Closed Bug 1474887 Opened 2 years ago Closed 2 years ago

nss-policy-check: a tool to check a NSS policy configuration for errors

Categories

(NSS :: Tools, enhancement)

3.38
enhancement
Not set
normal

Tracking

(Not tracked)

RESOLVED FIXED

People

(Reporter: KaiE, Assigned: KaiE)

Details

Attachments

(2 files, 2 obsolete files)

NSS supports policy configuration, using the config= statement in text configuration files (since bug 1009429).

We have the following issues with that:

Currently handling of policy configuration files is very lenient. Errors are silently ignored. I understand this is intentional, to avoid that a typo can cause a system to fail. As a result, today we don't have any mechanism to test that a policy configuration is accepted by NSS.

A policy configuration file may contain valid syntax, but may request a configuration that is probably unusable, if it disables too many mechanisms.

This bug requests to implement a tool, that can be used to identify the above issues.
Summary: nss-policy-check: a tool to check the syntax of policy configuration for errors → nss-policy-check: a tool to check a NSS policy configuration for errors
We should reuse the existing NSS code that process policy configuration, to avoid misalignment between implementation and test code.

In this bug we don't want to change the behavior of NSS. We continue to accept and ignore mistakes by default for the NSS library runtime operation. If changes to this are requested, such changes should be handled in a separate bug.

This means, we need to parameterize the internal policy processing code. If it's for NSS library operation, it should continue its current lenient operation. However, when running as part of the checking tool, we must report any problems that are detected.

I'd like to avoid introducing or modifying interfaces if possible.

I think the simplest implementation approach is the following:
- we reuse the existing configuration strings that NSS uses internally when loading modules, which is also used when loading policy configuration
- we don't produce hard errors, we simply print information
- the user of the checking tool must interpret the information

I suggest to add a new NSS flag "printPolicyFeedback". If present, the NSS internal code will print information while processing policy configuration.

I suggest to add a new tool named nss-policy-check. Only this tool will use the flag "printPolicyFeedback".

I suggest that we print two categories of messages.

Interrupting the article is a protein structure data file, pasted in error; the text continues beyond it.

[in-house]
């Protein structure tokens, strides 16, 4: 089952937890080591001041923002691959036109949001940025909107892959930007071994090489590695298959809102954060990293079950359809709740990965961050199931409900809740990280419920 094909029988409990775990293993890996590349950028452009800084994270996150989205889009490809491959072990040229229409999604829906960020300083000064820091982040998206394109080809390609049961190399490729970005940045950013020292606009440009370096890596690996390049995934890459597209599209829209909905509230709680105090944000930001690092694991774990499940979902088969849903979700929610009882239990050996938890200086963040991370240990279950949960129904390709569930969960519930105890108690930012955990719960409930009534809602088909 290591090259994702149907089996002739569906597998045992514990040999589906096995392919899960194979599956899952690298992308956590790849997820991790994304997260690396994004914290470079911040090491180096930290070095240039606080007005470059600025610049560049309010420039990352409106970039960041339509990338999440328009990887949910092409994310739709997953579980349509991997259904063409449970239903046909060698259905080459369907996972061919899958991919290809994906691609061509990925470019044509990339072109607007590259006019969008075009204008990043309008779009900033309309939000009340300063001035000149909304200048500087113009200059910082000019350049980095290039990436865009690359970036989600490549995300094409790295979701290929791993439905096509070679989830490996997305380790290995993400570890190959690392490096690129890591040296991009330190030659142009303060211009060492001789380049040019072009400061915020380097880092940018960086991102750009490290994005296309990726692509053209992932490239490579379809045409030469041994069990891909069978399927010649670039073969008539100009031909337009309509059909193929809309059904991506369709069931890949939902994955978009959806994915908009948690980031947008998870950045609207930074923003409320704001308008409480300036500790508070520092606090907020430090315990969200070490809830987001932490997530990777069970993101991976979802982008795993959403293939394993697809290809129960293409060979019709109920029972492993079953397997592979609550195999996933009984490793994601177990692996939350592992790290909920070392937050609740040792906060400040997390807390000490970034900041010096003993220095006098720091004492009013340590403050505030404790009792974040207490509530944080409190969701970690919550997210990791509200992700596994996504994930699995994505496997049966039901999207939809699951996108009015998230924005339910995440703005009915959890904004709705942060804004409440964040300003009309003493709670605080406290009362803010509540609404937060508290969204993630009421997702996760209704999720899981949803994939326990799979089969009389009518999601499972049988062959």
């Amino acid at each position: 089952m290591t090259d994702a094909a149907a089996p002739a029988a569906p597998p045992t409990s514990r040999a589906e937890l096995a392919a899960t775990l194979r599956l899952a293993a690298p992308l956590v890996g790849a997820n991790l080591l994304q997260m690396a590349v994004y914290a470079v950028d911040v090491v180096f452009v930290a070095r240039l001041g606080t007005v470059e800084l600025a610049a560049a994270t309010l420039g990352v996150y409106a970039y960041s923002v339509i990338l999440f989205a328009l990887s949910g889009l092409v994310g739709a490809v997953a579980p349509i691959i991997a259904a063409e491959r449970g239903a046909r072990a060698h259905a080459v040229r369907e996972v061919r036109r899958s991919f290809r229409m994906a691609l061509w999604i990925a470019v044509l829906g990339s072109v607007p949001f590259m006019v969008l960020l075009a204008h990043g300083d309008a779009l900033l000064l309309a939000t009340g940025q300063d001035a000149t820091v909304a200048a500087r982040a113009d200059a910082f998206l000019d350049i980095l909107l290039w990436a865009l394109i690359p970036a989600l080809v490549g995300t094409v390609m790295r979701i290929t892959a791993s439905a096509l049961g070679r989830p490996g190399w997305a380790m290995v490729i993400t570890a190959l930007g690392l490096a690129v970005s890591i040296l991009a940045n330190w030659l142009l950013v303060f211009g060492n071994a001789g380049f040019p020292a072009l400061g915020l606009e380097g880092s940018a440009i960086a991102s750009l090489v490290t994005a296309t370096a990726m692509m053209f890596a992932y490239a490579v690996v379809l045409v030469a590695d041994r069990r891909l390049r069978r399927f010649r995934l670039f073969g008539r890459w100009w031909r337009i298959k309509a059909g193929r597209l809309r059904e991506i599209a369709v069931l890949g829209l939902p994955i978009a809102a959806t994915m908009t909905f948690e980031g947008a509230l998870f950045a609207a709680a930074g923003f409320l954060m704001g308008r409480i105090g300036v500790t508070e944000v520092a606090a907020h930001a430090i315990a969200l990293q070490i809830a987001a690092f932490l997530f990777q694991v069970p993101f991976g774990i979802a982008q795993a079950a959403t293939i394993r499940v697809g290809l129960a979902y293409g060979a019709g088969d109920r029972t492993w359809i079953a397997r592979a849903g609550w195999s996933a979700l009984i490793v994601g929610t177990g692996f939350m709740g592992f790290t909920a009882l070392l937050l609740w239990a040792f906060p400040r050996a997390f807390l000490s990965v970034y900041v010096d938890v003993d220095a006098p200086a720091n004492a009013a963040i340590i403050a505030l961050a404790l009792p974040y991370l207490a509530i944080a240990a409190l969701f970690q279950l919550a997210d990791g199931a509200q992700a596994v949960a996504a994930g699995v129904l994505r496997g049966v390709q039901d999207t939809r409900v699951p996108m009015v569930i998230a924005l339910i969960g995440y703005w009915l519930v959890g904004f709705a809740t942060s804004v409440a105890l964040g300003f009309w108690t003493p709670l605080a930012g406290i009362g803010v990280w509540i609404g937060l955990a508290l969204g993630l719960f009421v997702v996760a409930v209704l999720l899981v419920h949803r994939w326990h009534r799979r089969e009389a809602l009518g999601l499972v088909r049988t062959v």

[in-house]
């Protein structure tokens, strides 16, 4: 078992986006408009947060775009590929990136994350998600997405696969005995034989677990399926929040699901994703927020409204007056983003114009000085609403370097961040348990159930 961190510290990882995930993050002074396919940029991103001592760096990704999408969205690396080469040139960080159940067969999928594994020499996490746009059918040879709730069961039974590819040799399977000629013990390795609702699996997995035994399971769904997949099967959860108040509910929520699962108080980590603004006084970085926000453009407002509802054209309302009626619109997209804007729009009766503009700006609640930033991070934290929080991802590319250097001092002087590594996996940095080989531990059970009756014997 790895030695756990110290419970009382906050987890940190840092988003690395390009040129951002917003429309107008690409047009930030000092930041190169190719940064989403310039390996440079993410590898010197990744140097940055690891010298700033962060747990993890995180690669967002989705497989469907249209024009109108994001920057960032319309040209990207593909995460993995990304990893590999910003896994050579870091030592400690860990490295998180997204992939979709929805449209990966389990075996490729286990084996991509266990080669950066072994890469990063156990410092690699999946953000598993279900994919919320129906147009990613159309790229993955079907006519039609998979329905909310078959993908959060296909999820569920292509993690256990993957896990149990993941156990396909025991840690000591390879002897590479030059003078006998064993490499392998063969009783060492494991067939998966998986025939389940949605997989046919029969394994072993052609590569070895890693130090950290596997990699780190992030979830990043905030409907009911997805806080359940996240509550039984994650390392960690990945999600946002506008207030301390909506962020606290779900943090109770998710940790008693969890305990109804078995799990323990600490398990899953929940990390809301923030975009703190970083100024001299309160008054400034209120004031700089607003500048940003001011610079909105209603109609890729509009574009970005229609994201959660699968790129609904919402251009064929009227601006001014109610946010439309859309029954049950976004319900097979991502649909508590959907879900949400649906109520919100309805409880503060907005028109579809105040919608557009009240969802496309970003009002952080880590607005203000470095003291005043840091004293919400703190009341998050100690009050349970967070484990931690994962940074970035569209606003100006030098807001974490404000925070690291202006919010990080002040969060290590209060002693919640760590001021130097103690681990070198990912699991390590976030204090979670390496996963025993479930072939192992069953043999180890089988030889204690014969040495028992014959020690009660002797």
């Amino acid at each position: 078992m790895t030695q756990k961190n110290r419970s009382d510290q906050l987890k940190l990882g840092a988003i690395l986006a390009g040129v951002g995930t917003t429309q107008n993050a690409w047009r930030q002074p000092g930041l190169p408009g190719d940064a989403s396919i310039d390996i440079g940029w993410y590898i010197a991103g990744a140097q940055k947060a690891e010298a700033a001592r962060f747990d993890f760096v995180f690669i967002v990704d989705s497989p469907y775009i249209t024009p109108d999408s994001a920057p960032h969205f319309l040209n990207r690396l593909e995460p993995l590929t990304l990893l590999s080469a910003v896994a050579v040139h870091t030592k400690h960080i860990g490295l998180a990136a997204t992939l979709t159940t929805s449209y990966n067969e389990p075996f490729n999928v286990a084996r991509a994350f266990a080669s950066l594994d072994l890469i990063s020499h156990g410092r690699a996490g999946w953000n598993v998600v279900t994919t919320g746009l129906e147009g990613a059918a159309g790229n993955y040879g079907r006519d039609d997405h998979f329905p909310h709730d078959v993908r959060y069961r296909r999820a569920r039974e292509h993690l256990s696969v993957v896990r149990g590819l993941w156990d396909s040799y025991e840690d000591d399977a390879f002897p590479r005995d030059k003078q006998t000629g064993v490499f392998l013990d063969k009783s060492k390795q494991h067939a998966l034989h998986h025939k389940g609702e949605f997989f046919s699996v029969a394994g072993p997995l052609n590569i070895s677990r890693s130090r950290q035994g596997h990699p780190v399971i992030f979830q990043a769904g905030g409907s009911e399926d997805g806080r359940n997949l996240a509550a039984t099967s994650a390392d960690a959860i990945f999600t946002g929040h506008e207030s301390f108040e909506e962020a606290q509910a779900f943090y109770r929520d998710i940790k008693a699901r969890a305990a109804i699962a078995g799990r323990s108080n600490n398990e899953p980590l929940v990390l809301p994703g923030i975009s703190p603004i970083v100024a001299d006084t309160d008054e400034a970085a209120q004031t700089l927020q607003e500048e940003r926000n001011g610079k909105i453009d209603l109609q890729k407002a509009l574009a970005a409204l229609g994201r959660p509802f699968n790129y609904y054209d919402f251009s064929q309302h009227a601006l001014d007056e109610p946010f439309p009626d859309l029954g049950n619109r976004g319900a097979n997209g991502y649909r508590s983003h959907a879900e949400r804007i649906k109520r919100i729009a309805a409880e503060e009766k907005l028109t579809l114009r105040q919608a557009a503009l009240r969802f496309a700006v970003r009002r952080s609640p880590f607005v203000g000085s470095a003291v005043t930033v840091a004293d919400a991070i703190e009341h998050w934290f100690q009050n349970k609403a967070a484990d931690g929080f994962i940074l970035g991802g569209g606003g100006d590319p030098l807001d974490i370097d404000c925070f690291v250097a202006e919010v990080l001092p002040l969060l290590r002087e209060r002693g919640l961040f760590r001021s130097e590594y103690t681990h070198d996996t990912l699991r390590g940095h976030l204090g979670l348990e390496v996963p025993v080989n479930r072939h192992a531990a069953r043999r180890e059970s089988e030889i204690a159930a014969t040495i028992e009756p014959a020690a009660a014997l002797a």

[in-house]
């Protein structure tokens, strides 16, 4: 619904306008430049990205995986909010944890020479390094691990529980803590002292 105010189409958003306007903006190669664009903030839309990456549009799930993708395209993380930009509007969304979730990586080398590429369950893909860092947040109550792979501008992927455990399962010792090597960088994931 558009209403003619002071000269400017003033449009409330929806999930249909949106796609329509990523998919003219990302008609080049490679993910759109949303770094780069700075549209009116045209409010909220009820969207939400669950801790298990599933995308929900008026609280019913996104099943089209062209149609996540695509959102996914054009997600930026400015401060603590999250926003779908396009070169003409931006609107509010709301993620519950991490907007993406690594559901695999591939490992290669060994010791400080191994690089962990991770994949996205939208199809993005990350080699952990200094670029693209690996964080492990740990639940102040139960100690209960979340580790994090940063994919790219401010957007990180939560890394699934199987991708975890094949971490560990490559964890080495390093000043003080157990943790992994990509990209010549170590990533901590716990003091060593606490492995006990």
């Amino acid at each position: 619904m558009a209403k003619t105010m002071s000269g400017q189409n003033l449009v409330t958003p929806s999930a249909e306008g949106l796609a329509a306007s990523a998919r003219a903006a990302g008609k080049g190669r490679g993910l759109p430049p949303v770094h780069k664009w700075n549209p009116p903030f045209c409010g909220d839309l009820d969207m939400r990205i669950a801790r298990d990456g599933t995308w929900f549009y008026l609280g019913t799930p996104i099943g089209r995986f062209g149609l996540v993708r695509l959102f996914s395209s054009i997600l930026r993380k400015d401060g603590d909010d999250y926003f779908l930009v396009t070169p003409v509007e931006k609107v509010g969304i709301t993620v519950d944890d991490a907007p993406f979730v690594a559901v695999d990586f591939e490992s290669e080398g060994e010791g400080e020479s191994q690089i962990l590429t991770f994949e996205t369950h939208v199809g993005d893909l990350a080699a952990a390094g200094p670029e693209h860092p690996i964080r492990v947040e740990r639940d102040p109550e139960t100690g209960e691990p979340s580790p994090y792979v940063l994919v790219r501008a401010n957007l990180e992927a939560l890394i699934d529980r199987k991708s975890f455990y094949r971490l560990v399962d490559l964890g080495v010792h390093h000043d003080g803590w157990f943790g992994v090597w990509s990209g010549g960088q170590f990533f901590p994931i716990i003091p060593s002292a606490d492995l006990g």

- informational messages to stdout, which start with NSS-POLICY-INFO
- failure messages to stderror, which start with NSS-POLICY-FAIL

If NSS considers a configuration aspect as problematic, it prints a NSS-POLICY-FAIL statement.

Any number of messages of both categories may be produced.

I suggest that the consumer of the tool output should check the output for NSS-POLICY-FAIL messages. If failures messages are found, the policy is likely problematic and should be fixed.

I suggest that the exit code of the tool is undefined. The reason is that the configuration processing code inside NSS is decoupled from the tool execution, and result codes cannot be passed from it to the nss-policy-check tool.

I believe it is difficult to define clear rules which configurations are good or bad. Some environments might be OK with disabling all TLS protocol versions. Therefore I suggest that it's left for consumers of the tool output to make the decision whether a configuration is acceptable or not, by inspecting the information printed by the tool.
I'll attach an initial implementation.

When given a simple configuration such as
  config="disallow=all"
it prints:

NSS-POLICY-INFO: number of enabled algorithms for SSL Key Exchange: 0
NSS-POLICY-INFO: number of enabled algorithms for SSL: 0
NSS-POLICY-INFO: number of enabled algorithms for Certificate Signatures: 0
NSS-POLICY-INFO: number of enabled algorithms of type Elliptic Curve (ECC): 0
NSS-POLICY-INFO: number of enabled algorithms of type Hash: 0
NSS-POLICY-INFO: number of enabled algorithms of type Mac: 0
NSS-POLICY-INFO: number of enabled algorithms of type Cipher: 0
NSS-POLICY-INFO: number of enabled algorithms of type Key Exchange: 0
NSS-POLICY-FAIL: insufficient number of enabled algorithms
NSS-POLICY-INFO: number of enabled TLS Ciphersuites: 0
NSS-POLICY-FAIL: insufficient number of enabled TLS ciphersuites
NSS-POLICY-INFO: number of enabled TLS protocol versions: 3
NSS-POLICY-INFO: number of enabled DTLS protocol versions: 2


When not given any configuration, only a partial summary is printed. The reason is that the policy processing code isn't reached:
NSS-POLICY-INFO: number of enabled TLS Ciphersuites: 31
NSS-POLICY-INFO: number of enabled TLS protocol versions: 3
NSS-POLICY-INFO: number of enabled DTLS protocol versions: 2


When using invalid syntax like
  config="disallow=whatever"
the output contains
NSS-POLICY-FAIL disallow: ignoring unknown identifier: whatever

When using unknown values for variables like
  config="disallow=ALL"config="allow=tls-version-min=bla"
we get:
NSS-POLICY-FAIL tls-version-min=whatever: unknown value: whatever
NSS-POLICY-FAIL: policy config parsing failed, not loading module Policy
NSS-POLICY-INFO: number of enabled TLS Ciphersuites: 0
NSS-POLICY-FAIL: insufficient number of enabled TLS ciphersuites

This is the only place where the code changes the implementation to return a failure. Function secmod_applyCryptoPolicy already has code to check for successfully setting a value with NSS_OptionSet. If we cannot find a known value, I conclude it's fine to fail in that scenario, too.